Irena reddened to her roots and gave a stumbling curtsy. “I hope to play it for you some day, my lord. I also sing.”
Father cleared his throat. “Irena, your hand…”
“Oh! Of course!” Irena extended her thin hand, fingers drooping. The man took it and planted his broad lips on her knuckles.
“A pleasure to meet you,” he said.
Irena babbled something incoherent in return, and Adelina managed by force of will to hold down her laughter.
“Next,” said Father, “is my middle daughter Adelina. A maiden of twenty-three, she is fond of reading and poetry.”
Adelina trudged to the bottom step and crossed her arms. “Hello.”
Father frowned. “Ada, you should curtsy to our guest.”
“I’d rather die of the plague.” Adelina matched Father’s look with a scowl of her own. “Father, I don’t even know their names. Isn’t it proper for introductions to go both ways?”
Father’s cheeks became as purple as wine. “I must apologize,” he said, grasping the male guest’s shoulder. “Her decorum is sometimes lacking.”
The man laughed. He, too, wore a beautiful facial marking, though his was golden and spiraled. “That’s no problem. To be honest, the standards of decorum in your lands are far above what we’re accustomed to.” He smiled at Adelina, and his shaggy eyebrows lifted. “I’m pleased to meet you, Adelina. My name is Rafael.”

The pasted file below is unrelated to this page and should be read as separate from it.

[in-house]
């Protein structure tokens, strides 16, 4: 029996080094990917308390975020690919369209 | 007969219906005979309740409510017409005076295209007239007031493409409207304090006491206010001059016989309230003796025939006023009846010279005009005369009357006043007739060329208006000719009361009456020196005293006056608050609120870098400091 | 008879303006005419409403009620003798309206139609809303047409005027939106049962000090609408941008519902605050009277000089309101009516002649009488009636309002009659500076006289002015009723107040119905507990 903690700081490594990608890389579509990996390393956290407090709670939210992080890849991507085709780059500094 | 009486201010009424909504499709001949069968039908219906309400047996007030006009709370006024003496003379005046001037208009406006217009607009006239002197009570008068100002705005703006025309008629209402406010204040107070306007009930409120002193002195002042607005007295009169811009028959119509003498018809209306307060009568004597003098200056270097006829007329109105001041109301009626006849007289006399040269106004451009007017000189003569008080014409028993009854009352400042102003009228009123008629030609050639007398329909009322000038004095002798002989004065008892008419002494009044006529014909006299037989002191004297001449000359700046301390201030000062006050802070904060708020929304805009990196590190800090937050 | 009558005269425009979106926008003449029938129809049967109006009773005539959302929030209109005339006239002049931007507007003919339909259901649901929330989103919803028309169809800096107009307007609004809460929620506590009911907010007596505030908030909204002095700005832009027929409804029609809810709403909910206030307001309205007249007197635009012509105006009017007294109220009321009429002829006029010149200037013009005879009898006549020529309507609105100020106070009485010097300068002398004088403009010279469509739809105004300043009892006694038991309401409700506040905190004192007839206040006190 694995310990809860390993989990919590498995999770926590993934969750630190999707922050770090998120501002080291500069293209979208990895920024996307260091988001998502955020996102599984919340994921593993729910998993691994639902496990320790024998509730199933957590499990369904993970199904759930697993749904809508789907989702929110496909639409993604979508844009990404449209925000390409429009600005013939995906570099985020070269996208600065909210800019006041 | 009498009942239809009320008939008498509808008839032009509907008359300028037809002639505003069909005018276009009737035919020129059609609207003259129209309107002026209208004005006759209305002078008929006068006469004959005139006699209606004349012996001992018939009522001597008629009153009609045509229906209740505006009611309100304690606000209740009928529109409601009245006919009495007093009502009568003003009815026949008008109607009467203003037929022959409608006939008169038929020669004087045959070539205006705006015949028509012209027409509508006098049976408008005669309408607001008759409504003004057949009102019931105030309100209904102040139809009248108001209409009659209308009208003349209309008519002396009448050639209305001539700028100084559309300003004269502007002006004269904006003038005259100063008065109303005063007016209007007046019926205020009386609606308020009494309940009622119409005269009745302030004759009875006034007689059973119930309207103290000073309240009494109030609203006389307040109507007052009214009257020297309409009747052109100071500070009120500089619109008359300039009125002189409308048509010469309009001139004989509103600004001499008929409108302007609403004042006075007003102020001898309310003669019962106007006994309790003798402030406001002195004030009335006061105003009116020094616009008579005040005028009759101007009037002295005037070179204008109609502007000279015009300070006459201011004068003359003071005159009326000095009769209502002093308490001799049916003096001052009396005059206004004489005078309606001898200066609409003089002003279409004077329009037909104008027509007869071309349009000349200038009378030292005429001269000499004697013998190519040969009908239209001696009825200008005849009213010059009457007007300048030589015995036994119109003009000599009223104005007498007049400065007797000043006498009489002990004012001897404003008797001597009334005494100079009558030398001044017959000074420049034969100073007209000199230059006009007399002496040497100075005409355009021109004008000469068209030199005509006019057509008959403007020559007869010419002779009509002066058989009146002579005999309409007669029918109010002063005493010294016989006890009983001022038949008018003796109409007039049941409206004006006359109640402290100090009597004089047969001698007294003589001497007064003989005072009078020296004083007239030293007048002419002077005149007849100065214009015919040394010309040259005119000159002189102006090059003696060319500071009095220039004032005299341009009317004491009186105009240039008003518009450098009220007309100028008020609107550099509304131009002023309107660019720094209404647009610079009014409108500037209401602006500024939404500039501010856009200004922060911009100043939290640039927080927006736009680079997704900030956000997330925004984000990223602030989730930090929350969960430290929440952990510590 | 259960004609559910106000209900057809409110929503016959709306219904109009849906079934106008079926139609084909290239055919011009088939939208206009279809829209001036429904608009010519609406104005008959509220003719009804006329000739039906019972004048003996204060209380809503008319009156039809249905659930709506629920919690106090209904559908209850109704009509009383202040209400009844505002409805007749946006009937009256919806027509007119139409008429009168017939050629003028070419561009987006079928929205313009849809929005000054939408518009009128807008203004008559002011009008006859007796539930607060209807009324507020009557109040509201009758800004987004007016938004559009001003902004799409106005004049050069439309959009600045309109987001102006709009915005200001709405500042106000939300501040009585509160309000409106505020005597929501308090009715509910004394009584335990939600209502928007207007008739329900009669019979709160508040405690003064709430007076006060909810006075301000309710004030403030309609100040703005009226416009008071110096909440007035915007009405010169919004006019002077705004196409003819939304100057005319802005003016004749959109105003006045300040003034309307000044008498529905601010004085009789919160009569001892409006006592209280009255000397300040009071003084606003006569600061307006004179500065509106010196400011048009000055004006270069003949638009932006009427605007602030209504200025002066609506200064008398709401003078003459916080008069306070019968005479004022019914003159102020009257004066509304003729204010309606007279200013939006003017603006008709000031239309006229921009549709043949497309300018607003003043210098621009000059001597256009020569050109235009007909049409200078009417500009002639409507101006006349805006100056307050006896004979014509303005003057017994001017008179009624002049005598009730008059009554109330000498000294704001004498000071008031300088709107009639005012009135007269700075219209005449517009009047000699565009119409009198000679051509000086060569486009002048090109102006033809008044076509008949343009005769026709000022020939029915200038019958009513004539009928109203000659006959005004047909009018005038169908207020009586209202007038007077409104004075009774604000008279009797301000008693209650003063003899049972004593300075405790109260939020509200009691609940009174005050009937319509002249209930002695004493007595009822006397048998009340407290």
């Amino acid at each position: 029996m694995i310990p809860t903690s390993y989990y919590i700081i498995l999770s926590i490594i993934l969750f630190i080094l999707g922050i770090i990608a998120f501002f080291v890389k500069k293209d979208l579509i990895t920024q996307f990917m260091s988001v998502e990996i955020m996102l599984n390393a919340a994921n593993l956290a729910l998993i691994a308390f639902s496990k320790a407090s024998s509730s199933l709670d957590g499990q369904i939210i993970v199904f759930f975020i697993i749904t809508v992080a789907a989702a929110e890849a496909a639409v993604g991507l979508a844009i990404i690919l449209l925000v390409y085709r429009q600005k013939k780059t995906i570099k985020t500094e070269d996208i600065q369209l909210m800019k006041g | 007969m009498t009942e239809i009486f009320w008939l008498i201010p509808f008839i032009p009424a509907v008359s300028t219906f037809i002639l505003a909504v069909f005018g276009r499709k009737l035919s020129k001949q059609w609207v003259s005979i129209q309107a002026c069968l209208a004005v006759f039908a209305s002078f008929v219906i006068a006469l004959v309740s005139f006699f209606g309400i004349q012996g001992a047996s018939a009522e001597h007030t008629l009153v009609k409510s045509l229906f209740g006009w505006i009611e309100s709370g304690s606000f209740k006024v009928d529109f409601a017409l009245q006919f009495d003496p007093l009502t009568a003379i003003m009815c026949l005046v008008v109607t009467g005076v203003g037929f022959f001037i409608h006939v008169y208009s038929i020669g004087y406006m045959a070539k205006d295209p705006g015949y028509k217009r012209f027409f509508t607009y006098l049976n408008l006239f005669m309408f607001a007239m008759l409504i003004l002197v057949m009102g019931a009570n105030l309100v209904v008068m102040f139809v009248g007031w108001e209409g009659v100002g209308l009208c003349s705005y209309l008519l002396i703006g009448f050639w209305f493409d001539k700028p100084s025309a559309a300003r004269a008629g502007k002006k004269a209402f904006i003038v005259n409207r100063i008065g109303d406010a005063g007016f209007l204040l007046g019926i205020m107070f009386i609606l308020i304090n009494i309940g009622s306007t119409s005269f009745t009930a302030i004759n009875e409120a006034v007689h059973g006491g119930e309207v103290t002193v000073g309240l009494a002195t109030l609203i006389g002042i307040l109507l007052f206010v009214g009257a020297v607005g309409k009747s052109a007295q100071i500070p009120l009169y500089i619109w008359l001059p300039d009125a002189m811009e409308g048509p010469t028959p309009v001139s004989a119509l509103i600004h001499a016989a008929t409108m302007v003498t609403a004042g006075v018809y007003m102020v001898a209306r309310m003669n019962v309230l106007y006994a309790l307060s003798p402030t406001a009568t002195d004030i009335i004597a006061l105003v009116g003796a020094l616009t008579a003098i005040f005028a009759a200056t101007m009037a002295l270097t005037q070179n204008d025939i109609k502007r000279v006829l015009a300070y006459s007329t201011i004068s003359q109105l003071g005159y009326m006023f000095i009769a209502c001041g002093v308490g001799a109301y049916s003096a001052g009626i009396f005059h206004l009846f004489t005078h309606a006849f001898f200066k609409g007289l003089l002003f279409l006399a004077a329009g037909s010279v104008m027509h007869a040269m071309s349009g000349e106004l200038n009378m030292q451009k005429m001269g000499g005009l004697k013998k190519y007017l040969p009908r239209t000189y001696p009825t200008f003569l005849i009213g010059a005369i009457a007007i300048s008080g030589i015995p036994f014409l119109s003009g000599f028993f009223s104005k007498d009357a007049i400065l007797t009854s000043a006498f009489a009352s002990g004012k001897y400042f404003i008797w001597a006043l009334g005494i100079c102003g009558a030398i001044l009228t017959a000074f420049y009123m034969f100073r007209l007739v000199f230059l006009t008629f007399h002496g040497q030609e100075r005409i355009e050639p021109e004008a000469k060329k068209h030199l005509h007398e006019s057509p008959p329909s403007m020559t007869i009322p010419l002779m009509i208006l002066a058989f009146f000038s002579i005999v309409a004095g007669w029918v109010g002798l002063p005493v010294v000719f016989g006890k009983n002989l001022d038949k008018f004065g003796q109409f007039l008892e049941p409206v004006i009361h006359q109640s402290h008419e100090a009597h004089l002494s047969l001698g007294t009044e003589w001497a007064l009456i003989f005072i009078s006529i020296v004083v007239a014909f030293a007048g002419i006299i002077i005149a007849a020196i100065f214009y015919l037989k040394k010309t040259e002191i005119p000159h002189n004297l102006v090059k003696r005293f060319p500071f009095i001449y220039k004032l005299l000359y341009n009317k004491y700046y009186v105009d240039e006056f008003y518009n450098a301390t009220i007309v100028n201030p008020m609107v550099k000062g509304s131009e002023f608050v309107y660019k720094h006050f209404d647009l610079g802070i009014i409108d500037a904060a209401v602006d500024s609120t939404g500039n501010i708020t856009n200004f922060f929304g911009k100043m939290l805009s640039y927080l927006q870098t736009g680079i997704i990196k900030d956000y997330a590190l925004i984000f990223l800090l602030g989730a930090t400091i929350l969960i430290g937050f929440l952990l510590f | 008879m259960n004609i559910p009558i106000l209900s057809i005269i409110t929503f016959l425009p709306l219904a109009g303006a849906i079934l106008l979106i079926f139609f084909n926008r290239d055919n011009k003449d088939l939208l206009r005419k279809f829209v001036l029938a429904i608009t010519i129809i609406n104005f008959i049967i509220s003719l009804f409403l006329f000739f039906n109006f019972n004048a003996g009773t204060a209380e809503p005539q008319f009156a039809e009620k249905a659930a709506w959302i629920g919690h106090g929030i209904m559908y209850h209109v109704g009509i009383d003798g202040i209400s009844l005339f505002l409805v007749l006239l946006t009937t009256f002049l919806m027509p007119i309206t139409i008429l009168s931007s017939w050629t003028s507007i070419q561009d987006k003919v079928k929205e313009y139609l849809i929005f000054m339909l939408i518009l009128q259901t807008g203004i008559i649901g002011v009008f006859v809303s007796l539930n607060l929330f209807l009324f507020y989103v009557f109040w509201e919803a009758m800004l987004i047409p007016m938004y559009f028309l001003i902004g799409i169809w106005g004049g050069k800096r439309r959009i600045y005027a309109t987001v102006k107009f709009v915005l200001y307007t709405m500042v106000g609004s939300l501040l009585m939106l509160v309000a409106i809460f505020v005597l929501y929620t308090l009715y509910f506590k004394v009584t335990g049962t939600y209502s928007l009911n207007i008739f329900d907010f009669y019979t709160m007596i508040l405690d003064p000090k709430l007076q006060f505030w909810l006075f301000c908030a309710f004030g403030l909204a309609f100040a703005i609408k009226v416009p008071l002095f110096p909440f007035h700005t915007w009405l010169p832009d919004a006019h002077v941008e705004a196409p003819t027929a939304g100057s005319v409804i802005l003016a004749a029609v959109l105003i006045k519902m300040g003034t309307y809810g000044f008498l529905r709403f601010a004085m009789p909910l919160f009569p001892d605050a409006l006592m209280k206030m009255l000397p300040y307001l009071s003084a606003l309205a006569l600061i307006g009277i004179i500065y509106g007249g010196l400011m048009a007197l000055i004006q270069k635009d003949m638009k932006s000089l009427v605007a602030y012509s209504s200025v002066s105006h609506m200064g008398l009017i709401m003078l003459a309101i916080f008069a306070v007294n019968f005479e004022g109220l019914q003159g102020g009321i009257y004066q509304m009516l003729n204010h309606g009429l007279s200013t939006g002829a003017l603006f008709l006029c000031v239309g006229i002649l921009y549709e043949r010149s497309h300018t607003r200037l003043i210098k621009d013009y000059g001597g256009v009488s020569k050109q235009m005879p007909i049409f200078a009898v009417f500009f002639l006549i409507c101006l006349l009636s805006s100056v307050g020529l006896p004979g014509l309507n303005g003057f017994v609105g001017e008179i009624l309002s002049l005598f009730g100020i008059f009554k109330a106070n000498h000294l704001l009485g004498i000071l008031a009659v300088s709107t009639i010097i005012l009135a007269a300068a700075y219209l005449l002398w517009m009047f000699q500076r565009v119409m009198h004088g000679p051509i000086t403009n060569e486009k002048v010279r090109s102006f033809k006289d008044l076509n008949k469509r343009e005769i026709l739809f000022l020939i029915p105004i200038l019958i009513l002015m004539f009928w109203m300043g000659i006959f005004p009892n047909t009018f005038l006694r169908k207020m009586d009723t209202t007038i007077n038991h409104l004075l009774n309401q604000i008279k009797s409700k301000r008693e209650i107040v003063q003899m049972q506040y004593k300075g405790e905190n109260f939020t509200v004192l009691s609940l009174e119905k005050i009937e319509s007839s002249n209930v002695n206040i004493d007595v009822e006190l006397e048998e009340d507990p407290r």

“Such modesty,” said Father. “He’s also a baron, a descendant of northern royal blood. Adelina, do give him your hand, that’s a good girl.”
“I’m pleased to meet you, Rafael, but I’ll be damned if I’m going to let you drool on my hand.” Adelina glanced at the woman, who stood watching the farce with a slanted smile. “What’s your name, my lady?”
“Silvana.” The woman strode to stand beside Rafael, who proved perhaps a head taller than her. The resemblance between them was plain—the same light complexions tinted copper by the sun, the same expressive lips and the same dark eyes dancing with secret humor. “I’m this unfortunate man’s sister.” Her voice was low and rhythmic, and goosebumps gathered on Adelina’s arms.
Rafael chuckled. “I can hardly be unfortunate to stand in a household of such beauty.”
A bold impulse entered Adelina’s heart, and she acted before it could escape. “Silvana, I’m pleased to meet you.” She extended her arm. “You may kiss my hand.”
Mirth animated Rafael’s face. Silvana, clearly the more restrained, only smiled a touch more widely.
“Ada, please!” Father tugged his mustache at both ends. “Again, I apologize. She’s a troublesome spirit…”
“It’s quite all right.” Silvana lifted Adelina’s hand to her lips. As the tender warmth of her mouth pressed against Adelina’s knuckles, Adelina trembled, and a prickling heat spread across her face.
Silvana gazed for a moment into Adelina’s eyes before breaking the kiss. “A pleasure to meet you, Adelina.”